I will be brief. I thank everyone for turning up to speak in this debate. Fleur Anderson spoke passionately about her experience working with Somali women and with WaterAid in the UK. It is incredible working with her on the all-party parliamentary group on the preventing sexual violence in conflict initiative, and I thank her for her support for my support for an international panel and body. I look forward to working with her on many other such issues.
My hon. Friend Imran Ahmad Khan was kind enough to inform us about his experiences around the world and the moving impact he has had working with different communities. The House is better for having his experience, and the all-party parliamentary group on foreign affairs is lucky to have him as its chair.
My hon. Friend Fiona Bruce spoke passionately, if I may say so. She shifted the focus, rightly, out of conflict zones to an area that also needs redress and resolve. To speak of the justice system as she did was a stark reminder of the lack of justice seen by so many people across the world. Naz Shah also spoke about the need for justice, not only in specific geographical areas, but across the world. She raised the important matter of women in Kashmir. I greatly valued her contribution.
Owen Thompson has always been suspiciously kind to me on a whole host of issues. I am particularly grateful for his support since the day that I gave my maiden speech on this issue. He was right to talk about issues such as the Istanbul convention and to say that leadership is more important than ever. He has a global and local vision. This is not an issue on which the UK can sit on a high horse. Domestic abuse happens within our shores. We have seen how prevalent it has been during the lockdown.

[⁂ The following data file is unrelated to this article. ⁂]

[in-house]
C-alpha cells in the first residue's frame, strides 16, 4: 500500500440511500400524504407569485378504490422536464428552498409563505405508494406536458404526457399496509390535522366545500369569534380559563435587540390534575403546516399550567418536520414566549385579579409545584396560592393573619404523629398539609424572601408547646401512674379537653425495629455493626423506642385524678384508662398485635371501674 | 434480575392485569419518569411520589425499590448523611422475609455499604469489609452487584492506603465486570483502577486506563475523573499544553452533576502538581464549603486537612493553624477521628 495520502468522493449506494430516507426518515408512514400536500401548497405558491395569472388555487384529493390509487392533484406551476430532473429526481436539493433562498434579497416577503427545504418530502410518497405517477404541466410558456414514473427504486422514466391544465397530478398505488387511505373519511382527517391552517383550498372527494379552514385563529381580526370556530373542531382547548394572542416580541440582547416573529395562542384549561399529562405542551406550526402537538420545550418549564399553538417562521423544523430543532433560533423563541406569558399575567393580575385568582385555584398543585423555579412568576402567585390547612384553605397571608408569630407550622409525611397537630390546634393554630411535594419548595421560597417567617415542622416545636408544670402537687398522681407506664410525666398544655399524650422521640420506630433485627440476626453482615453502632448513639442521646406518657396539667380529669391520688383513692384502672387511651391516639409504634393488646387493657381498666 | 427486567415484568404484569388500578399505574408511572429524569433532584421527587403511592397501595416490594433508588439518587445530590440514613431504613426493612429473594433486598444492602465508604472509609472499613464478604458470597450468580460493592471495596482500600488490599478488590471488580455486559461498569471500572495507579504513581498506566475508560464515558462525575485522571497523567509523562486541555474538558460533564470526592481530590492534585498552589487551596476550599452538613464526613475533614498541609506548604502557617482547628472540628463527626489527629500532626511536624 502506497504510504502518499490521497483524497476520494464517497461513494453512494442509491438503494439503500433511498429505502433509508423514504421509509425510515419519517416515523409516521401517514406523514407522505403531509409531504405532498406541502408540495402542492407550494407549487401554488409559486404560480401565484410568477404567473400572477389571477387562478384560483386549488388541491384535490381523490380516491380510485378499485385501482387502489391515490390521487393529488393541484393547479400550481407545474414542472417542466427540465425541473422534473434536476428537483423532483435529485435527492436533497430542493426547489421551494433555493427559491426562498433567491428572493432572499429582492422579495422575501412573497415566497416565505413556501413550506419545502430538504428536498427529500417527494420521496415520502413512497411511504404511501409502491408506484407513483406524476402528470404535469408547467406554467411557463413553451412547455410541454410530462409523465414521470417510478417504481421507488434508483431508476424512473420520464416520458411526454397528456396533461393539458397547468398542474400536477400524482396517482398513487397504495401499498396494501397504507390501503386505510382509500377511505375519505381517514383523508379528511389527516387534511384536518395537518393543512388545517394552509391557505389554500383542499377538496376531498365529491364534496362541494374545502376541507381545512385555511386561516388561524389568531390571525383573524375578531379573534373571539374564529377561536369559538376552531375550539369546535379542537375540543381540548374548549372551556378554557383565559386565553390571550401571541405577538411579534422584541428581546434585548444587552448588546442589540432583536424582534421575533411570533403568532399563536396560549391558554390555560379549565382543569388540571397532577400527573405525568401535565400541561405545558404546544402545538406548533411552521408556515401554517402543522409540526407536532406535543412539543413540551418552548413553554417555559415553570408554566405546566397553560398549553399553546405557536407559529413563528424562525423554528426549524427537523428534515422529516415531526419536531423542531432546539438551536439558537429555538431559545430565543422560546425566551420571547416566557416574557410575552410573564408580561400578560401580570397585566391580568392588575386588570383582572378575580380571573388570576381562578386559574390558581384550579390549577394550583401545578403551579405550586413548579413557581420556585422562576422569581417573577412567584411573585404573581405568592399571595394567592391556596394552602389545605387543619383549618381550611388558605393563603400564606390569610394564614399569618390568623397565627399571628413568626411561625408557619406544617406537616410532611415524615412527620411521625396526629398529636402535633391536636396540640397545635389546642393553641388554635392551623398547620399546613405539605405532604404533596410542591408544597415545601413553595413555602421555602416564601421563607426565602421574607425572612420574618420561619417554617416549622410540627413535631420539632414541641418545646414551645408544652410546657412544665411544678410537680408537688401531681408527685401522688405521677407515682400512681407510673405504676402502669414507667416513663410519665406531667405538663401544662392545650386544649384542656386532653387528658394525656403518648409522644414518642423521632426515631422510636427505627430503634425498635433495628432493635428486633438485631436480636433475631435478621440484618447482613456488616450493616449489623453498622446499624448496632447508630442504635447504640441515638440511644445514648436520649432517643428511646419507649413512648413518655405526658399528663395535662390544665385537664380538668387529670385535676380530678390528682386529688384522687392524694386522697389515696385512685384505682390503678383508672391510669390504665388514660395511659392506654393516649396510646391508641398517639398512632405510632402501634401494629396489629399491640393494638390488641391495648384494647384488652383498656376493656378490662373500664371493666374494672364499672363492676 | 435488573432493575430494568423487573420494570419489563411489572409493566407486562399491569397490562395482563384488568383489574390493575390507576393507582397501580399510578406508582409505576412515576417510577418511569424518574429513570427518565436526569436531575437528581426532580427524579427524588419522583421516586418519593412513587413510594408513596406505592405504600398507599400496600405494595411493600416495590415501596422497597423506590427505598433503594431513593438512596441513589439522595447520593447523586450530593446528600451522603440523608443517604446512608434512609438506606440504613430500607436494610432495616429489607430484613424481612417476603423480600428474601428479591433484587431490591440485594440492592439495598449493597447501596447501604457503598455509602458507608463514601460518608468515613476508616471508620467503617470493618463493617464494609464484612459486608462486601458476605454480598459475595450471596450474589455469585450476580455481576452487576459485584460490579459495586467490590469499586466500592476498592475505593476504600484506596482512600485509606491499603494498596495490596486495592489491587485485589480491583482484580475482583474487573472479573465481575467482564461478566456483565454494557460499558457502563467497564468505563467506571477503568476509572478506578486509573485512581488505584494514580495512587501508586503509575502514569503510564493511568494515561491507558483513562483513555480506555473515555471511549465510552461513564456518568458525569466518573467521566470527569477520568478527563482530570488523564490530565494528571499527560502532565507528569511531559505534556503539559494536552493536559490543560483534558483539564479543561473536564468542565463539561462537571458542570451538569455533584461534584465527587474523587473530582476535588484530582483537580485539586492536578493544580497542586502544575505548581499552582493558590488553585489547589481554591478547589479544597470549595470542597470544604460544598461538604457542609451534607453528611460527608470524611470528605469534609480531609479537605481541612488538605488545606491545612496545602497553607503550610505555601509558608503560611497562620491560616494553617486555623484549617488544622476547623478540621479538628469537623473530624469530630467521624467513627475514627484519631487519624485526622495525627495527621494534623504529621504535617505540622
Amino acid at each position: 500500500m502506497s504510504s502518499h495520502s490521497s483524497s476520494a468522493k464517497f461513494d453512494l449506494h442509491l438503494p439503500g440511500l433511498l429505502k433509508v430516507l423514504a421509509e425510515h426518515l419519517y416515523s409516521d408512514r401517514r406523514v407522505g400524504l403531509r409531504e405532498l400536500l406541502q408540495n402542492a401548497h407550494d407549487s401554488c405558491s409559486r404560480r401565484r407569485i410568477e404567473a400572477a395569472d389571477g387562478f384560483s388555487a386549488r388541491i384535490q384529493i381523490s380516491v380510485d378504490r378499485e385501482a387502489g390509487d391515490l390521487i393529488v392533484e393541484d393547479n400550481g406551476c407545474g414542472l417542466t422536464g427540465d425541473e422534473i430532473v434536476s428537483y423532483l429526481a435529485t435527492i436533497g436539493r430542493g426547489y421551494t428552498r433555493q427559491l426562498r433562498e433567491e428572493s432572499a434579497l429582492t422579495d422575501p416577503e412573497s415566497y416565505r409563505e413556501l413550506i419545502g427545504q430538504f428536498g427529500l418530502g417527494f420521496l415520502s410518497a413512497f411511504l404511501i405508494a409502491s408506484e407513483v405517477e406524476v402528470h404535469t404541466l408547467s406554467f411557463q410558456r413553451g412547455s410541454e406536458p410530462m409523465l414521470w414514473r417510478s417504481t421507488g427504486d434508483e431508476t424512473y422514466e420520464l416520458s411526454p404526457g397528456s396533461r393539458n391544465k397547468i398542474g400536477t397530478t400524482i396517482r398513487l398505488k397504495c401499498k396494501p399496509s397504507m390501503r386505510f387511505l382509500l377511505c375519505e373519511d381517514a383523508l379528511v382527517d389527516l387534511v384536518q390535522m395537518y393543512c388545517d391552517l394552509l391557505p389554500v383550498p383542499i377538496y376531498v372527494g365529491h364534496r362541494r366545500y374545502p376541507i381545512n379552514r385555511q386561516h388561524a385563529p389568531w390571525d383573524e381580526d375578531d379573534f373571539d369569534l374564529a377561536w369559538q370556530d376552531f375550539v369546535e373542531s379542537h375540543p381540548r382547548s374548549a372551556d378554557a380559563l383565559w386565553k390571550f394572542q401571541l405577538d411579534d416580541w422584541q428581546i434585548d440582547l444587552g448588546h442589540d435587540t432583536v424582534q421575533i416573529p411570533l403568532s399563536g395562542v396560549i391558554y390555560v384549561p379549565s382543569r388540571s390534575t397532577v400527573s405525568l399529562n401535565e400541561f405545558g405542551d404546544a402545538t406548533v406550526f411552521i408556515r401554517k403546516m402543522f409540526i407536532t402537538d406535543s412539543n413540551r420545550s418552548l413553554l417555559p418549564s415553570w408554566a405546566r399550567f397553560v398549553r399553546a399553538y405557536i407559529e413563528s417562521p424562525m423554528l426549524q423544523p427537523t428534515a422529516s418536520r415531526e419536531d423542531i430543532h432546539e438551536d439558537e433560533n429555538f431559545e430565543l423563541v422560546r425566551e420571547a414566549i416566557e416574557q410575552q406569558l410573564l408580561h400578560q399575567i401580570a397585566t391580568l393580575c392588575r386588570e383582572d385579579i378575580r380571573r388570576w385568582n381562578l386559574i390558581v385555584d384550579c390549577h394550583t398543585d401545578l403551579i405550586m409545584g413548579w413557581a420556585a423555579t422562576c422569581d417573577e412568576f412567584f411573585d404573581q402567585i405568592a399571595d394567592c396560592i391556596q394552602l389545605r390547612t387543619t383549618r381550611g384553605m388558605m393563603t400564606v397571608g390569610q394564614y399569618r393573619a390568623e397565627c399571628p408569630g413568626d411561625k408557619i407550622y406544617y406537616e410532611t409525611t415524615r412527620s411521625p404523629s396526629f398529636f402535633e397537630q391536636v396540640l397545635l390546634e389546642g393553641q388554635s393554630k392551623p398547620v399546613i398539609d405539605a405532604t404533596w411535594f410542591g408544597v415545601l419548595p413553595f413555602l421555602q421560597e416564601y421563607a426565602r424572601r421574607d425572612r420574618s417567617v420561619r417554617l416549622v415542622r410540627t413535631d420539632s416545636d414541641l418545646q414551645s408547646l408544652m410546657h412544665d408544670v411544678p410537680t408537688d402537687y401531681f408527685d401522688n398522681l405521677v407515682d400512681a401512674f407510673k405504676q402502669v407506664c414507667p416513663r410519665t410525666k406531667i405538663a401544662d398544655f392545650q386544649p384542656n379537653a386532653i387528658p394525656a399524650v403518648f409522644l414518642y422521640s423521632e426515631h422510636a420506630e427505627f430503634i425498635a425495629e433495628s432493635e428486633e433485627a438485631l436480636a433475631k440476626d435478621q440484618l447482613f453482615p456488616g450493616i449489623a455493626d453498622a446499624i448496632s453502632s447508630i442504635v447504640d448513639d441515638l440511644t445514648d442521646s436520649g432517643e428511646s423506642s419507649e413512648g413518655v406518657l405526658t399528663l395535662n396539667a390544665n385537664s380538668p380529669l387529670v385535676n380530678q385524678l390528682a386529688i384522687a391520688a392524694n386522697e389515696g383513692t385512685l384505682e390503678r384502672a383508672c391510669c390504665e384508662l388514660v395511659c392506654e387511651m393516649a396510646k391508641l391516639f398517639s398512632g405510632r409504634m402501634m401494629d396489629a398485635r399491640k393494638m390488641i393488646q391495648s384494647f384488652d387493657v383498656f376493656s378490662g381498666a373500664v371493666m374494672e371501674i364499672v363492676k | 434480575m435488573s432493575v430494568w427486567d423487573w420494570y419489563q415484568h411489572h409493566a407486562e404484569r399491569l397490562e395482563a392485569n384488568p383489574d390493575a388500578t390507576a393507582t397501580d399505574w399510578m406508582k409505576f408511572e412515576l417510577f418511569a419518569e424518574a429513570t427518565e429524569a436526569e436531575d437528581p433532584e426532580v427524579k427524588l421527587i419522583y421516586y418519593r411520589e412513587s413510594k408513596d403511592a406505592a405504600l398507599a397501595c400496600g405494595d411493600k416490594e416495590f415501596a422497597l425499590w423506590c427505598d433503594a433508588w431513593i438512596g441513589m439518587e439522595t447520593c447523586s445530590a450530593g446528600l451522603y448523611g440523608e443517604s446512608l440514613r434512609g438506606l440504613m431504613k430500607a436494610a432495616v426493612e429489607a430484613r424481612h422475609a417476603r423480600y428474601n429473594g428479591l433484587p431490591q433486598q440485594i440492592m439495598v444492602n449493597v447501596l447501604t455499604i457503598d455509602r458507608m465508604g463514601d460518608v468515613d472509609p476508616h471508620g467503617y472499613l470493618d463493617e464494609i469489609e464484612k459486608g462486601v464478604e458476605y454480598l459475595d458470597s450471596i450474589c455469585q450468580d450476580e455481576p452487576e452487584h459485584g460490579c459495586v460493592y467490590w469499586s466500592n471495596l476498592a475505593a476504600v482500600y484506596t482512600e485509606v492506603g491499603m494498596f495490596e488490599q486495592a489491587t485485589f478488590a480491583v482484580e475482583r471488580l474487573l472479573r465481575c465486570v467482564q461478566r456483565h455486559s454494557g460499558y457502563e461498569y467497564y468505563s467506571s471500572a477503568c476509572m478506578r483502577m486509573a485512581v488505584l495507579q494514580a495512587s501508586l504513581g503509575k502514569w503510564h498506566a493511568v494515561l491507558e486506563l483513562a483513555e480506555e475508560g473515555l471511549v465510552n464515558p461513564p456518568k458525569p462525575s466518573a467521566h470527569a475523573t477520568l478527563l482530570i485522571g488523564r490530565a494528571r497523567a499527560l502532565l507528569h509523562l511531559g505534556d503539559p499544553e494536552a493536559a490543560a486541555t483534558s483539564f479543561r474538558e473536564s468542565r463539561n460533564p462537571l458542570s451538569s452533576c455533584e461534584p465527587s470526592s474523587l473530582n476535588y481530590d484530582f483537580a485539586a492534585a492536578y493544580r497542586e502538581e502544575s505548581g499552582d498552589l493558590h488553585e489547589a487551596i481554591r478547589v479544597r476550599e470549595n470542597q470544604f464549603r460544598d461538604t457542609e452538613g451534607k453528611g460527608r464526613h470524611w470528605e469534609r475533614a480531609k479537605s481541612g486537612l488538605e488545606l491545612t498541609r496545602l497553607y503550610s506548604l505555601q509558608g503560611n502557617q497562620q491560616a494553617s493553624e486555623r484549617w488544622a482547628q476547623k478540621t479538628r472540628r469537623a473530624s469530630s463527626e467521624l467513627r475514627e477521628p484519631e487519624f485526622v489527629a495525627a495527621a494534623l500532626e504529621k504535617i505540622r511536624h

Anna McMorrin has also been kind and direct about what needs to be done. More often than not, UK Aid is seen as the first and last hope. That is incredibly powerful. We are all conscious of the fact that UK Aid, stamped on to humanitarian packages and the backpacks of the people we send across the world to help, is greeted with relief and the understanding that the international community is engaged. Anything that damages that is particularly worrying.
I thank the Minister for his comments. Change does not take decades, but by my count it is taking eight years. We launched the PSVI eight years ago and I think the UK can go further. I want to say a few words about what I have done on this. When I was elected, I wrote to the ambassador of every country that signed the UK’s resolution in the UN on the PSVI. I have had 90 responses to 146 letters. Nearly every one says that they are still waiting for the UK to show leadership on this issue. That is, 90 countries have bothered to respond on this issue, good and bad, and they are asking the UK to continue its leadership. If we do not, we must be prepared to help others lead. That will either be Germany or the United States. I hope that we can find the resolve and determination to do it here and now, with the opportunity presented by the G7 presidency next year. Germany and the US are working very hard on this. If they lead on this, I will be happy to support them with others.
I passionately believe that the UK has a role to play on the international stage not only in defence, but, more importantly, in international development. This issue is a core tenet of international development. I hope that when he goes back to the Foreign Office, the Minister will tell the Foreign Secretary and others that there is a strong group of Members of Parliament who wish to see action on this issue, and that we will continue to raise it at any opportunity we are given.
Question put and agreed to.
That this House
has considered international development and gender-based violence.